'Wearing a hijab won't stop you living an adventurous life'

From Nine To Noon, 9:25 am on 25 August 2023

As a teenager in Tāmaki Makaurau, Dua Asim didn't see images of women in the wilderness wearing hijabs so didn't consider outdoor adventures an option for her.

Now, three years after her first camping trip, 125,000+ people follow the 23-year-old's Instagram account @duadiscovers.

"I would have loved to have seen this growing up, I would have loved to have had this representation. So I started doing it for 15-year-old Dua. She would have loved to have seen this," she tells Kathryn Ryan.

Civil engineering student and tramper Dua Asim

Civil engineering student and tramper Dua Asim Photo: @duadiscovers

Dua, now a civil engineering student at the University of Canterbury, says she didnt get to travel much but always wanted to explore New Zealand's beauty.

"My parents definitely wanted us to be raised as free-range children, just like the chickens … we were given an appreciation for the outdoors and nature and animals. So I did have that base foundation."

At school, Dua enjoyed team sports – T-ball, netball "like everyone else did" and cricket "to appease my Pakistani parents" – but it wasn't until the Covid-19 lockdown of 2020 that she started thinking about tramping and camping.

"A bunch of the people that I was surrounded by said ' Hey, we should go on a hike when we get out of lockdown. I think it'd be really great for all of us and our mental health' ... I thought 'Well, I've never been on a hike so I'm just gonna go and see what happens.'

"As a broke student, you don't have a lot of funds to go travelling right? You, can't go on these glamorous holidays. So instead, what you can do is you can use your own two feet and walk everywhere. And explore that way. "

Although Dua was nervous about sleeping outside for the first time, also in her hijab, the trip was "phenomenal", she says. She soon planned more adventures and started sharing them with family and friends on social media.

"I'd moved out of my hometown, it's a big scary thing. And I just wanted to share that 'hey, I'm doing all right, like I'm doing these fun adventures, I'm living the life that I said I was gonna go live and I'm making it happen, you know'."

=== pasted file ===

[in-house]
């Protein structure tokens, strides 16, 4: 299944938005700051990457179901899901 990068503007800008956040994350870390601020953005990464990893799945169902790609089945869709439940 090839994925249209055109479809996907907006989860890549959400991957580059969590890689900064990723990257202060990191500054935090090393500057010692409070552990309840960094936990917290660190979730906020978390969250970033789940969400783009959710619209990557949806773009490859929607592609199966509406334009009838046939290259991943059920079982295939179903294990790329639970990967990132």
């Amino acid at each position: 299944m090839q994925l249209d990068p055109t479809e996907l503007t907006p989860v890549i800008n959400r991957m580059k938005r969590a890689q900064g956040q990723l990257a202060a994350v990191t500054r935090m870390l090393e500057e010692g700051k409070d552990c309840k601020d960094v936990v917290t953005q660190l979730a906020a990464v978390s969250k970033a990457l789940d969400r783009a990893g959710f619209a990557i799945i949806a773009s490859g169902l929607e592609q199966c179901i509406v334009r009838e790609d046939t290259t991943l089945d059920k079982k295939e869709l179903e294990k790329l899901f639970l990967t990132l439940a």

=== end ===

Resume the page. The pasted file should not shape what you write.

Dua says it felt "therapeutic" to share images of herself wearing a headscarf in the great outdoors – creating the content her teenage self didn't get to see and also inspiring others.  

"It gives me hope that I can do that, just giving hope to people was such a rewarding feeling for me."

Since then, she's built many connections and friendships through tramping and even gets recognised now. Walking the Abel Tasman Coast Track a couple of weeks ago, she had a "great yarn" with an Instagram follower from Colorado.

Although Dua doesn't post in real-time – for safety reasons and also so she can be in the moment – she doesn't shy away from getting real about the emotional challenges of tramping.

"[Once] we were on a hike and there was a tree trunk that had fallen, multiple tree trunks that had fallen on this track. And we were going over and under and all of this stuff... I think it came to the seventh hour of tramping, and I just started bawling my eyes out under this tree. ... I'm not doing everything perfectly and I've made mistakes ... I don't see myself as a role model. So I think I don't feel that pressure. I'm just being open and honest."

Dua has ticked off the majority of South Island walking trails now and says one of her most memorable so far was the walk up to Welcome Flat Hut on the West Coast.

"There's mountains with snow surrounding you. And you're just like 'This is the most amazing experience I've ever had'. Just following the idea of being able to walk up your own two feet. [The tramp is] up this valley to natural hot pools surrounded by mountains. It just felt like such a dream."

Eventually, she hopes to combine her love for travel with civil engineering, traditionally "a very male-dominated degree and profession".

There are also some North Island tramping adventures on the cards.

"A lot of people overseas or maybe even New Zealand think the South Island is the best place to be for adventures and travel. But I think the North Island is very underrated. Just because it doesn't have those towering snowy mountains everywhere doesn't mean it isn't gorgeous in its own way."

Dua Asim was recently nominated for the YWCA's Y25 Award.